Keller was able to squeeze a lot into a half-hour lecture. She began with a brief history and background about the movie, before turning to the cinematic techniques Spielberg uses to build character and create tension. Topics included the use of color in the production design and cinematography, finding horror in the bright light of a beach day, the incredible sound design, the use of music to heighten scares. With Keller’s insights fresh in mind, many of us experienced the film in new and different ways. The film was shown on the big screen—projected, like most Coolidge screenings—from a high quality 35mm film print. After the credits rolled, those of us in the seminar hung around in the theater and had a post-viewing discussion. It was interesting to revisit some of the topics Keller had discussed in her presentation and to hear perspectives from other members of the audience, some of whom had never before seen Jaws.
The second seminar I attended was The Silence of the Lambs, perfectly scheduled just before Halloween, with a presentation before and after the film by renowned forensic psychiatrist Thomas G. Gutheil, MD, Professor of Psychiatry at Harvard Medical School. This one was a trip. In addition to his expertise in psychiatry and psychopathology, Dr. Gutheil is also a plain ole movie buff and serves as a frequent moderator for the Psychiatric Cinema program for the Longwood-area psychiatry residency. His love of movies developed while growing up in New York City and being exposed to the massive variety of films available. He embraced everything from Hollywood to Godard to Fellini and all that fell in between.
The primary focus of Guthiel’s The Silence of the Lambs presentation was Hannibal “The Cannibal” Lector and how closely the pathology of that fictional character coincides with the reality of a murderous psychopath. (Scary-spoiler—pretty close!) Gutheil referenced not only Jonathan Demme’s 1991 Oscar-winning film, but also the sequels and prequels and all the novels that feature the good doctor. (He stayed away from the recent TV series.)
Using the history that author Thomas Harris has revealed about Lector’s past, Gutheil stated that it is entirely possible for a person who has lived through those experiences to become the psychopath so superbly performed by Anthony Hopkins. The major difference being Lector’s charisma. “Most psychopath’s are incredibly dull,” he said.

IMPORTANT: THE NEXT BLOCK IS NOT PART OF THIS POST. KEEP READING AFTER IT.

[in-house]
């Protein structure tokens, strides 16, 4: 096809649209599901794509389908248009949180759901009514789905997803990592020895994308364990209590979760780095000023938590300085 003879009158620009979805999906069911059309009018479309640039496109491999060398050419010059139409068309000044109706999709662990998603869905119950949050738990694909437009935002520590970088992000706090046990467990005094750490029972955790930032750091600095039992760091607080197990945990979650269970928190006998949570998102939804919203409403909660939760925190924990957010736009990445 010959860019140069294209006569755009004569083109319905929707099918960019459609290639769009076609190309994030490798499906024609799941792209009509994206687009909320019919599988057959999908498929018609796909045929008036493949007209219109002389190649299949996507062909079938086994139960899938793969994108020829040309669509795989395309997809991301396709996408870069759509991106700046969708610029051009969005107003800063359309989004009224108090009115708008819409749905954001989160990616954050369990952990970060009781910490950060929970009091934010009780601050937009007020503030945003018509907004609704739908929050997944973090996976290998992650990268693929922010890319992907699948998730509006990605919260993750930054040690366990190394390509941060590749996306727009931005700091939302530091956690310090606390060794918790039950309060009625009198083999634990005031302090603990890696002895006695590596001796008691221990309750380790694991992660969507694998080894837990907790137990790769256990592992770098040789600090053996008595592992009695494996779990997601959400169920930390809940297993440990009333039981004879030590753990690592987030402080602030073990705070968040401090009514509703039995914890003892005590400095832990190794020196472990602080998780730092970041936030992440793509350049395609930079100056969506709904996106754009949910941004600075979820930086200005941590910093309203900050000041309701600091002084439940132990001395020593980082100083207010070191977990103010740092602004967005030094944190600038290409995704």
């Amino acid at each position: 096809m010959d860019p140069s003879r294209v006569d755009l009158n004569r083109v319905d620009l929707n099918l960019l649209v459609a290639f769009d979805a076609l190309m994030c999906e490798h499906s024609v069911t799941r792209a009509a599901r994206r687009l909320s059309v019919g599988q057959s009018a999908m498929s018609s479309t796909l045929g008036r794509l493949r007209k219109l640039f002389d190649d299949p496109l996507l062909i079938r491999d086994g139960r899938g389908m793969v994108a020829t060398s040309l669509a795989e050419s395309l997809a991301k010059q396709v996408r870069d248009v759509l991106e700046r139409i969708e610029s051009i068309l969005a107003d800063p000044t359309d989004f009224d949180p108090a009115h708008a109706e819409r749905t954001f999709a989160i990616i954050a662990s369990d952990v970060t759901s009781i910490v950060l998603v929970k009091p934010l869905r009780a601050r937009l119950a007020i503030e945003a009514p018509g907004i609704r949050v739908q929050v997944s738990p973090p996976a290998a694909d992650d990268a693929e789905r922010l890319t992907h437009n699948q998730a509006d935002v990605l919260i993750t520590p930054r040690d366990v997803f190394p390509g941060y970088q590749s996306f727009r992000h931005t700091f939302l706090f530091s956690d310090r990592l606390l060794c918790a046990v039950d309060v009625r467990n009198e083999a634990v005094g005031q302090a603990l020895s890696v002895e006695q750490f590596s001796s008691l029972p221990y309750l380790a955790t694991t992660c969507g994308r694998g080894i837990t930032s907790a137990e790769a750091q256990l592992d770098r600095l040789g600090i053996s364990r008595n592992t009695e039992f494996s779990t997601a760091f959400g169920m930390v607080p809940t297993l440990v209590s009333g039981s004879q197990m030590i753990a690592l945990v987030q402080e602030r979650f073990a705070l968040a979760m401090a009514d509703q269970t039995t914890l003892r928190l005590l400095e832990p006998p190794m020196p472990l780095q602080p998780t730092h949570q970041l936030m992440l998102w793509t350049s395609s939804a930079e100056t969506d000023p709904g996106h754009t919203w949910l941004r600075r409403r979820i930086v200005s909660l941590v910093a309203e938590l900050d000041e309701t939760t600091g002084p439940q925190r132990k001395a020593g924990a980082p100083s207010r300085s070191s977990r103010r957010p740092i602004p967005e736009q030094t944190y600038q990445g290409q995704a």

There were cinema-related topics discussed as well. Demme’s use of extreme close-ups throughout the movie, the editing, and the role of masks—both literal and symbolic—for example. Plus, some cool trivia. Did you know Gene Hackman was originally going to direct the picture and play Dr. Lector? It’s true. Yet, for the audience that night, the discussion always seemed to return to Lector as one of the great (if not the best) cinema psychopaths.
The Coolidge changed things up with the Silence seminar. Instead of having the seminar attendees stay in the theater after the movie, the post-film discussion was held next door at Oath Pizza. There the lively discussion about the psychopathy of Hannibal the Cannibal continued over free desert pizzas.
For me, the most interesting takeaway from Gutheil’s seminar was this: “Everything we know about psychopaths and psychopathology comes from studying those that were ineffective and got caught. The really successful psychopaths are still out there. In high powered offices. CEO’s. Politicians…” Dr. Gutheil said with a sly grin and a glint in his eye.
Overall, the Seminar Series was extremely well-received and the post-film discussion sited as the most popular component. Most of the screenings were sold-out and Emblidge told me they plan to increase the number of seminars in 2019. For more information about the Coolidge Corner Theater, the Seminar Series, or any of their other screenings and events go to: http://www.coolidge.org or call 617–734–2501.